10 Reasons Gap Insurance Might Not Pay

Gap insurance may not pay if your vehicle was a partial loss, your policy is lapsed, or you were driving under the influence.
Written by Amy Bobinger
Edited by Maria Cruz
New cars depreciate a lot in value in the first year, meaning it’s common to owe more than your vehicle is worth if you lease or finance a newer vehicle. If you total your car while you owe more than it’s worth, you could be stuck making car payments on a vehicle you can’t drive anymore.
That’s where gap insurance—or guaranteed asset protection—comes in. If your vehicle is stolen or damaged beyond repair, gap insurance pays the difference between what your car is worth (the actual cash value, or ACV) and what you owe on your vehicle loan or lease. You can purchase gap insurance from your car insurance company, or you may be able to buy it from the dealership or finance company directly.
But gap insurance won’t apply in all situations. Here’s what gap insurance doesn’t cover:

1. Gap insurance doesn’t pay for partial damages

Gap insurance only applies in situations where your car is declared a total loss. If your vehicle can be restored to a drivable condition again, it’s not a total loss, so you won’t be able to file a claim with your gap insurance. 
Your damages still may be covered by insurance, though. Depending on what caused the damage to your car, you may be able to file a comprehensive or collision claim with your car insurance company. 
In order to purchase gap insurance, you typically must also carry full coverage.1 Full coverage insurance is made up of comprehensive coverage and collision coverage, and together, these will help pay for vehicle repairs due to car accidents, falling objects, theft, vandalism, severe weather, and more. 
Need to know: You may be required to carry full coverage and gap insurance as part of your loan or lease agreement.

2. Gap insurance won’t pay more than what you owe on the vehicle

The amount of money you would receive from a gap payout will decrease every time you pay on your car loan or lease, because the balance you owe is dropping. The payout amount will also fluctuate based on the value of your vehicle. 
This means that the amount you’ll be paid from a gap settlement is variable—it will be calculated at the time of the claim, and your gap payment plus the payout for your vehicle’s total loss can not exceed more than your loan amount.
Need to know: When the insurance company is evaluating your loan amount for a gap payment, they will exclude any negative equity that you rolled over from a previous loan, as well as any vehicle service contracts or extended warranties that you included in your loan.2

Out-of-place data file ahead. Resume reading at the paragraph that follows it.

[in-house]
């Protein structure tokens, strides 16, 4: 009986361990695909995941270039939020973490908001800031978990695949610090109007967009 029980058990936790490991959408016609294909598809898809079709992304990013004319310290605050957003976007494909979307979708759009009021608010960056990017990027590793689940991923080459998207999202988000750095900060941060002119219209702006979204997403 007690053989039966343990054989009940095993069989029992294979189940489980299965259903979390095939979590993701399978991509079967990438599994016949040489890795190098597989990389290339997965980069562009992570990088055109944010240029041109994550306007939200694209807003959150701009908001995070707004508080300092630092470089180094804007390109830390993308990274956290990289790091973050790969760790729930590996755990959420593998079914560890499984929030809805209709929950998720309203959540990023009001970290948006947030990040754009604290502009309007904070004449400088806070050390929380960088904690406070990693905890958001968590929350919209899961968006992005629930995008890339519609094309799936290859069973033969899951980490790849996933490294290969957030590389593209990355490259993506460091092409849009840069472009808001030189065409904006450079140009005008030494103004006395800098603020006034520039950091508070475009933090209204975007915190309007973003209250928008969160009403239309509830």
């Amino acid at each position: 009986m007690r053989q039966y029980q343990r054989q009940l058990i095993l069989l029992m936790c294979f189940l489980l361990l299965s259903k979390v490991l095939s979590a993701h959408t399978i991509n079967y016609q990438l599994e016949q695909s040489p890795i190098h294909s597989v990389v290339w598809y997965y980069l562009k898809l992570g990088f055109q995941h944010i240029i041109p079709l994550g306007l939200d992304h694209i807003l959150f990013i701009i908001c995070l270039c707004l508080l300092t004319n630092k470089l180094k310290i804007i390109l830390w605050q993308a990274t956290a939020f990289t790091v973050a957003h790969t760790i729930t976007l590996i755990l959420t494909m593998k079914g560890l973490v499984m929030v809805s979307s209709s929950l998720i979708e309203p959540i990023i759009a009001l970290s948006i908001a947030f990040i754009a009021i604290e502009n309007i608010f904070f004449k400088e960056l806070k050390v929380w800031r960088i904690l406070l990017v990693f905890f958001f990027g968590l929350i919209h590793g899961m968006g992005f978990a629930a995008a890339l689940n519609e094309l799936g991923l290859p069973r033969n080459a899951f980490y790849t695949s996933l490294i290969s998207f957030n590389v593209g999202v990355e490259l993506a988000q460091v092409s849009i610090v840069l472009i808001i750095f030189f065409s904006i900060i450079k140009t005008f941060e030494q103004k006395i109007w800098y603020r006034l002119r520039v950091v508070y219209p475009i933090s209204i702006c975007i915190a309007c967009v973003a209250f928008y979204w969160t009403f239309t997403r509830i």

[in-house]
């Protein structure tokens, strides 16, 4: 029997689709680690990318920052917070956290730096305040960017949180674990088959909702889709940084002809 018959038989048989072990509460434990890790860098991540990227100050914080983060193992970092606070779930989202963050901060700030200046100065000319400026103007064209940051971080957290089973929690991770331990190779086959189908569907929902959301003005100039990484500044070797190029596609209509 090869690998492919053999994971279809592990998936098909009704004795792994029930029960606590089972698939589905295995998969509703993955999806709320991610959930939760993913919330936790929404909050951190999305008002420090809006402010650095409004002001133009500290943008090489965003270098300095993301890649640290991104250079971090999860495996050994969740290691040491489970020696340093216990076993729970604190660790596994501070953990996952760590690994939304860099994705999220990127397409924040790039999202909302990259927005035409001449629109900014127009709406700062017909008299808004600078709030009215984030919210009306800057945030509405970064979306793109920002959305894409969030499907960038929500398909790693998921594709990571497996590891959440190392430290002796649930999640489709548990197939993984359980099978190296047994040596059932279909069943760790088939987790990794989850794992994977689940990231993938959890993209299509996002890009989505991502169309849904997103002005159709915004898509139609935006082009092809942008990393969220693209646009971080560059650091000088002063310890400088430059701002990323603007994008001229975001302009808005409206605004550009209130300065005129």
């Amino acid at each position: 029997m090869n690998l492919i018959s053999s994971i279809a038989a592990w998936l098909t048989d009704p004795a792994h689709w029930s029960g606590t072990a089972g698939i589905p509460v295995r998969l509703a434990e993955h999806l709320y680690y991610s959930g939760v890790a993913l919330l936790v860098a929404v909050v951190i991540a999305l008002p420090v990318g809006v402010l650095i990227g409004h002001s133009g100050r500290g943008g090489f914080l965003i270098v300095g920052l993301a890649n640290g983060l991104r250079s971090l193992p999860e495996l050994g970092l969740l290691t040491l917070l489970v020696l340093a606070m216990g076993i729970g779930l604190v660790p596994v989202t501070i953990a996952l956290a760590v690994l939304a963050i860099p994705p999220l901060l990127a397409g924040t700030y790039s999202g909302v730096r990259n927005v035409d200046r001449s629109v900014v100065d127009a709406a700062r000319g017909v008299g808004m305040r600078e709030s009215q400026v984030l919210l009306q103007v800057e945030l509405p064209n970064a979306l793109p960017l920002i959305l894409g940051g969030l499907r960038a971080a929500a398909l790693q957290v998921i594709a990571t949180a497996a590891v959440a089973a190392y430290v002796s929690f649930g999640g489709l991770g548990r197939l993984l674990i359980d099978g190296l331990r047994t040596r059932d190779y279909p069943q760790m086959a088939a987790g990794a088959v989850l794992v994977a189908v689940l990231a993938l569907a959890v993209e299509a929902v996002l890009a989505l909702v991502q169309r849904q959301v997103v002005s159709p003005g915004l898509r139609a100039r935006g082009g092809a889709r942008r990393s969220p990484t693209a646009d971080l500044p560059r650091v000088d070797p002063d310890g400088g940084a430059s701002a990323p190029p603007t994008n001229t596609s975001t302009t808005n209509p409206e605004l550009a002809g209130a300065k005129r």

3. Gap insurance doesn’t pay for vehicle repairs

Gap isn’t intended to cover accident-related injuries or repairs, damage to someone else’s vehicle, or lost wages because of an accident.3 It also will not pay for the cost of a rental car while your car is being repaired, or for the cost of a new vehicle if yours is a total loss.
But that doesn’t mean you necessarily have to pay for these out of pocket. If another driver was at fault, their liability insurance should cover the damages. If you were at fault, your full coverage and liability insurance will cover most medical bills and vehicle repairs resulting from an accident.
Additionally, you can
customize your car insurance plan
to include coverages that will help take care of other expenses related to your claim.
Consider adding these optional coverages to your policy:
  • New car replacement
    : Covers the cost of replacing your vehicle with one of a similar value after yours is declared a total loss.

  • Rental reimbursement
    : Helps pay for the cost of a replacement car while your vehicle is in the shop for a covered claim.

4. Gap insurance doesn’t cover losses due to engine failure

Mechanical breakdowns like engine or transmission failure are not generally covered by a standard insurance policy. Neither are issues related to normal wear and tear or a failure to maintain the vehicle. 
Need to know: You may be able to have engine or transmission repairs covered by your car insurance policy if you purchase
mechanical breakdown insurance (MBI) or an extended warranty
, but these coverages won’t trigger a gap payout.

5. Gap insurance won’t cover regular car loan or lease payments

When you get your gap insurance settlement, it won’t cover finance charges, late fees, or outstanding payments—even if you missed those payments as a result of the accident that totaled your car.